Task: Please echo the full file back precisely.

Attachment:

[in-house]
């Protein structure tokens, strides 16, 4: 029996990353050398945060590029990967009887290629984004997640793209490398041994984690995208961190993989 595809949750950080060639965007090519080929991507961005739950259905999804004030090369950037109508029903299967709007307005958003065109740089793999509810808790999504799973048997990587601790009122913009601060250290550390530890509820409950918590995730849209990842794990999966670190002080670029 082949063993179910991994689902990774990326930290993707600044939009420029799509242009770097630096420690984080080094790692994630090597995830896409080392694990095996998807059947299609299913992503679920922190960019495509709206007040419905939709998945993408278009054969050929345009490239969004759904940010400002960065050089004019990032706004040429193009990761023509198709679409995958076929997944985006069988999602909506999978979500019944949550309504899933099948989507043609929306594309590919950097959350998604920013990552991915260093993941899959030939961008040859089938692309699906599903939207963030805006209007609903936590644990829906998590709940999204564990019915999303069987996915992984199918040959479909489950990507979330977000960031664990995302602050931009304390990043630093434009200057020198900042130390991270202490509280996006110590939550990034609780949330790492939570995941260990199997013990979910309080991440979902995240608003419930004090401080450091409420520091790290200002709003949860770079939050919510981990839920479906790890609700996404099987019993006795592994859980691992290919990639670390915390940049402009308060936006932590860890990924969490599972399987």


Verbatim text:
[in-house]
């Protein structure tokens, strides 16, 4: 029996990353050398945060590029990967009887290629984004997640793209490398041994984690995208961190993989 595809949750950080060639965007090519080929991507961005739950259905999804004030090369950037109508029903299967709007307005958003065109740089793999509810808790999504799973048997990587601790009122913009601060250290550390530890509820409950918590995730849209990842794990999966670190002080670029 082949063993179910991994689902990774990326930290993707600044939009420029799509242009770097630096420690984080080094790692994630090597995830896409080392694990095996998807059947299609299913992503679920922190960019495509709206007040419905939709998945993408278009054969050929345009490239969004759904940010400002960065050089004019990032706004040429193009990761023509198709679409995958076929997944985006069988999602909506999978979500019944949550309504899933099948989507043609929306594309590919950097959350998604920013990552991915260093993941899959030939961008040859089938692309699906599903939207963030805006209007609903936590644990829906998590709940999204564990019915999303069987996915992984199918040959479909489950990507979330977000960031664990995302602050931009304390990043630093434009200057020198900042130390991270202490509280996006110590939550990034609780949330790492939570995941260990199997013990979910309080991440979902995240608003419930004090401080450091409420520091790290200002709003949860770079939050919510981990839920479906790890609700996404099987019993006795592994859980691992290919990639670390915390940049402009308060936006932590860890990924969490599972399987």